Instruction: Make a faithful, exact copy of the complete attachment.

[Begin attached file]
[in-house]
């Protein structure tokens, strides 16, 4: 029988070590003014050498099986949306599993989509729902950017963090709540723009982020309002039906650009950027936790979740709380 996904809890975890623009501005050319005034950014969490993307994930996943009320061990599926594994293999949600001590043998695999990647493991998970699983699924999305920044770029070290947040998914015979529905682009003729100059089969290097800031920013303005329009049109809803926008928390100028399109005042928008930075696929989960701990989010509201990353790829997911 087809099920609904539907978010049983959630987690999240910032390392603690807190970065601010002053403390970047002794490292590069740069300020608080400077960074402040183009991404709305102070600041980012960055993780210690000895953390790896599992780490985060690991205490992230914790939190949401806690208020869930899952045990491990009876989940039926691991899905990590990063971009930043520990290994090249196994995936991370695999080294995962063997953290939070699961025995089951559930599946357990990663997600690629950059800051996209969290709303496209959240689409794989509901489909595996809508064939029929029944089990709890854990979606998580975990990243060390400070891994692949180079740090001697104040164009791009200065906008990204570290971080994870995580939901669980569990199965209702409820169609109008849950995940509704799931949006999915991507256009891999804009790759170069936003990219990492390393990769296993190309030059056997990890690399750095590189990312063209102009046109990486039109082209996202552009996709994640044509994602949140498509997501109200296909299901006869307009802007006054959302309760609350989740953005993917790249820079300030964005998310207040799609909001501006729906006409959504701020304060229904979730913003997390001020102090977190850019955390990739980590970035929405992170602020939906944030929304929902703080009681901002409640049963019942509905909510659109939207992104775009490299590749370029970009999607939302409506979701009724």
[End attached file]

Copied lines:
[in-house]
């Protein structure tokens, strides 16, 4: 029988070590003014050498099986949306599993989509729902950017963090709540723009982020309002039906650009950027936790979740709380 996904809890975890623009501005050319005034950014969490993307994930996943009320061990599926594994293999949600001590043998695999990647493991998970699983699924999305920044770029070290947040998914015979529905682009003729100059089969290097800031920013303005329009049109809803926008928390100028399109005042928008930075696929989960701990989010509201990353790829997911 087809099920609904539907978010049983959630987690999240910032390392603690807190970065601010002053403390970047002794490292590069740069300020608080400077960074402040183009991404709305102070600041980012960055993780210690000895953390790896599992780490985060690991205490992230914790939190949401806690208020869930899952045990491990009876989940039926691991899905990590990063971009930043520990290994090249196994995936991370695999080294995962063997953290939070699961025995089951559930599946357990990663997600690629950059800051996209969290709303496209959240689409794989509901489909595996809508064939029929029944089990709890854990979606998580975990990243060390400070891994692949180079740090001697104040164009791009200065906008990204570290971080994870995580939901669980569990199965209702409820169609109008849950995940509704799931949006999915991507256009891999804009790759170069936003990219990492390393990769296993190309030059056997990890690399750095590189990312063209102009046109990486039109082209996202552009996709994640044509994602949140498509997501109200296909299901006869307009802007006054959302309760609350989740953005993917790249820079300030964005998310207040799609909001501006729906006409959504701020304060229904979730913003997390001020102090977190850019955390990739980590970035929405992170602020939906944030929304929902703080009681901002409640049963019942509905909510659109939207992104775009490299590749370029970009999607939302409506979701009724």